Whats with all the Smiths?
By Simonbook - 09 Nov 2015 in
Everybody knows a Smith. There's Will Smith. Of course, who can forget Kevin Smith? And for a short time, a nazi-fighting archaeologist you might have heard of was disturbingly called - you guessed it - Indiana Smith. (Before George Lucas thankfully changed Indy's surname to Jones).
Smith is ubiquitous. It's the most common last name in England (where the word originated), Australia, and, of course, the United States—in fact, there's over 2 million of them in the US alone, according to the U.S. Census Bureau.
This begs the question wondered by Reddit user rphillip in the Ask Historians community: Why are there so many Smiths in the world?
Let's go all the way back to 1066, to when the Normans invaded Britain. Before then, Britons didn't have last names, according to Paul Blake, the Chairman of the Society of Genealogists. It was the Normans who introduced the concept of surnames to England.
Some last names were chosen based on a person's location (think Bedford and Hampshire). Some people even took their last names from the names of rivers and trees. It was sort of a free-for-all.
Other last names were based on occupation. This is where Smith comes in. Smith is an Anglo-Saxon word—derived from Smite—meaning to "strike with a hammer," according to the Origin and History of the Name of Smith.
Some popular jobs at the time were goldsmiths, shoesmiths, coppersmiths, ironsmiths, and, of course, blacksmiths.
"Back in the middle ages, most villages had a Smith," writes historian George Redmonds in Surnames, DNA, and Family History.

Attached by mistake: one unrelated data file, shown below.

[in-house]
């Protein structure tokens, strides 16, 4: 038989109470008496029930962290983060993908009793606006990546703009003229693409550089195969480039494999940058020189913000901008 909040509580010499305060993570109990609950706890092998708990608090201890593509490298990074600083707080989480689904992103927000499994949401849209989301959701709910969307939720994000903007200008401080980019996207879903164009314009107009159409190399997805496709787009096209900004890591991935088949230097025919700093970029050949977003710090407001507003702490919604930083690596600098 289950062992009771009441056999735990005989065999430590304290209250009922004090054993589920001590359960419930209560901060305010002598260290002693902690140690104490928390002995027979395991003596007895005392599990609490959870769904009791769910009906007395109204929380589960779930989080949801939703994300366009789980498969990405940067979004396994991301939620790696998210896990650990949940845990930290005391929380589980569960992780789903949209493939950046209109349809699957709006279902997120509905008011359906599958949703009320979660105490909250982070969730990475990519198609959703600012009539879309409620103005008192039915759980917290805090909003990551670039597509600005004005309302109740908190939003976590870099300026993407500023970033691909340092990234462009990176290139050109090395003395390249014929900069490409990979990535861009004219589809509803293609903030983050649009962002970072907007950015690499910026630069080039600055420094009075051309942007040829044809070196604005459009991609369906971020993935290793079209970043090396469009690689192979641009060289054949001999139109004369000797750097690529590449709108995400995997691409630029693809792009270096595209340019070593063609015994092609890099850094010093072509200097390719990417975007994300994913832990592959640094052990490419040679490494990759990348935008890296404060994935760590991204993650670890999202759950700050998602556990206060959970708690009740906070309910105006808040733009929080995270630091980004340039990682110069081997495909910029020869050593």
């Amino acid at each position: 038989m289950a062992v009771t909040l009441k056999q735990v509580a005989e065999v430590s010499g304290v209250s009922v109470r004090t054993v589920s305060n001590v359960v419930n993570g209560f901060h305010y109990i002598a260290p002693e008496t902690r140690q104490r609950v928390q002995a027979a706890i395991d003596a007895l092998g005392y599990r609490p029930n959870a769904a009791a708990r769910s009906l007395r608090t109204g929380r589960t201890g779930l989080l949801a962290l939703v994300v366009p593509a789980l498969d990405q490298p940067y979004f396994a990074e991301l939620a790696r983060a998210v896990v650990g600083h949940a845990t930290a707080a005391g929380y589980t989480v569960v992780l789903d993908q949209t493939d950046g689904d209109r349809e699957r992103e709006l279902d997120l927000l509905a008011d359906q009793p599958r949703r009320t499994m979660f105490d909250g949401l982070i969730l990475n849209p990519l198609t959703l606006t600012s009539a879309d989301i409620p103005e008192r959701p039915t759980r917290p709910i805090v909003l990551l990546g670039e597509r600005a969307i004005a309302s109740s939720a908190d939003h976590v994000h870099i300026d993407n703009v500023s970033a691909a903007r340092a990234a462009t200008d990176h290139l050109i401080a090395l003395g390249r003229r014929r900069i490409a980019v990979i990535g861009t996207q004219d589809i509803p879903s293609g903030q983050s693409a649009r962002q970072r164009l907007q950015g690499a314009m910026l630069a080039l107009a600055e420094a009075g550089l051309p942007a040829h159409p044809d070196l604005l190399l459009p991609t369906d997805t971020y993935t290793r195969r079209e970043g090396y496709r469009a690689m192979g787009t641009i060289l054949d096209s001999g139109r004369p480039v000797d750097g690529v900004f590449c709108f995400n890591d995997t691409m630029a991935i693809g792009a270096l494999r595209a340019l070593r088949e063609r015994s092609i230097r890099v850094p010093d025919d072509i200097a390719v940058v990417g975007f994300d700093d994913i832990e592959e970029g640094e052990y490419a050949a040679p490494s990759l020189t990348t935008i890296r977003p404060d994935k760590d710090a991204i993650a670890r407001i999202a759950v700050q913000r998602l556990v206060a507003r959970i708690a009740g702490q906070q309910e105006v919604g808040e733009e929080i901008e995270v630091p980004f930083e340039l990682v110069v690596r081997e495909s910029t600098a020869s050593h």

Men who who worked as "smiths" were esteemed members of their community. The chief ironsmith, in particular, was highly regarded by the king, since this was the man in charge of building weapons. In Welsh courts, the ironsmith was so respected that the king gave him any type of liquor that he requested. Talk about a sweet gig.
It's not that much of a stretch to think that the John the Ironsmith was more valued than John the Eggler (one who sells eggs) or—the unfortunate—John the Sexton (one who rings bells/dig graves) in medieval society. Therefore, why wouldn't you want to have a respectable last name like Smith?
Let's fast forward to the colonization of the Americas. In the 1600s, the first settlers to New England were "Smiths." Since the history of America coincides with the history of Smiths, the last name has become as American as apple pie.
Native Americans adopted the name to become more Anglicized. Slave owners gave the name "Smith" to African slaves (and around 20 percent of all Smiths in the US today are black Americans). Jewish settlers took the name "Smith" to not stand out. And Germans named Schmidt changed their names to Smith.
Eventually, Smith was the most popular name in the United States (This was the case even 100 years ago).
But as we learned in the Ask Historians community, Smith (or variations of it) are popular in other languages besides English.
Reddit user Bras_Cubas explains:
"In Portuguese for example, the name "Ferreira" is extremely common and it's related to "Smith" as it comes from "ferreiro," which means "blacksmith."
And it's also common in Arabic:
Arabic as well, the "Haddad" surname is very common across the Arab world especially among Christians and particularly (Maronite Christians) It means blacksmith, no other variation.
And in Hungary:
One of the most common Hungarian surnames is Kovács (Kováts,Kovách alt spelling), which means Smith.
Alternative spelling is usually associated with well off people.
Even though Smith may seem widespread, it actually isn't the most common last name in the world. That award goes to the surname Li (or Lee) from China.